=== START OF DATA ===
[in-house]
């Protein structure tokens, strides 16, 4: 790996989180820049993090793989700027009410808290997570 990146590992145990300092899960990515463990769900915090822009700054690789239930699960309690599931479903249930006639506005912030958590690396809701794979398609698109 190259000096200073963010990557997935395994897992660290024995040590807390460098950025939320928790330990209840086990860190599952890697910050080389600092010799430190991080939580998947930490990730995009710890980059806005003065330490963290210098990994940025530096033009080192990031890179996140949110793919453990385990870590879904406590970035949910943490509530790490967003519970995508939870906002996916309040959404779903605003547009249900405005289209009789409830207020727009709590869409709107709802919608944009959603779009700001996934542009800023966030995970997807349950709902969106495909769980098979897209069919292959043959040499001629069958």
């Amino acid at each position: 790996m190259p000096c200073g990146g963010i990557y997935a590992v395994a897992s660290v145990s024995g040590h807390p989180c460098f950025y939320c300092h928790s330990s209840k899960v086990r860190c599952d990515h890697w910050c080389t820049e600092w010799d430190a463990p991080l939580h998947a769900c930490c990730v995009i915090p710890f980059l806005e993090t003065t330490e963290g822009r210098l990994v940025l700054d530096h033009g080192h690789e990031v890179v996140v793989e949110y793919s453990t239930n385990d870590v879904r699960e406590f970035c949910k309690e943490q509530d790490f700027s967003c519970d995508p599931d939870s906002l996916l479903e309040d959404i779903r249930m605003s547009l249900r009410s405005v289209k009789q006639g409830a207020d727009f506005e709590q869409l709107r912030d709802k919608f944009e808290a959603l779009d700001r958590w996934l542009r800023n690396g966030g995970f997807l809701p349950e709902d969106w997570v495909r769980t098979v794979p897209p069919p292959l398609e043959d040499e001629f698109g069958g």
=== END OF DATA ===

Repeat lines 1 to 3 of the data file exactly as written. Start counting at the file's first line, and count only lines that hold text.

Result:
[in-house]
């Protein structure tokens, strides 16, 4: 790996989180820049993090793989700027009410808290997570 990146590992145990300092899960990515463990769900915090822009700054690789239930699960309690599931479903249930006639506005912030958590690396809701794979398609698109 190259000096200073963010990557997935395994897992660290024995040590807390460098950025939320928790330990209840086990860190599952890697910050080389600092010799430190991080939580998947930490990730995009710890980059806005003065330490963290210098990994940025530096033009080192990031890179996140949110793919453990385990870590879904406590970035949910943490509530790490967003519970995508939870906002996916309040959404779903605003547009249900405005289209009789409830207020727009709590869409709107709802919608944009959603779009700001996934542009800023966030995970997807349950709902969106495909769980098979897209069919292959043959040499001629069958």
């Amino acid at each position: 790996m190259p000096c200073g990146g963010i990557y997935a590992v395994a897992s660290v145990s024995g040590h807390p989180c460098f950025y939320c300092h928790s330990s209840k899960v086990r860190c599952d990515h890697w910050c080389t820049e600092w010799d430190a463990p991080l939580h998947a769900c930490c990730v995009i915090p710890f980059l806005e993090t003065t330490e963290g822009r210098l990994v940025l700054d530096h033009g080192h690789e990031v890179v996140v793989e949110y793919s453990t239930n385990d870590v879904r699960e406590f970035c949910k309690e943490q509530d790490f700027s967003c519970d995508p599931d939870s906002l996916l479903e309040d959404i779903r249930m605003s547009l249900r009410s405005v289209k009789q006639g409830a207020d727009f506005e709590q869409l709107r912030d709802k919608f944009e808290a959603l779009d700001r958590w996934l542009r800023n690396g966030g995970f997807l809701p349950e709902d969106w997570v495909r769980t098979v794979p897209p069919p292959l398609e043959d040499e001629f698109g069958g």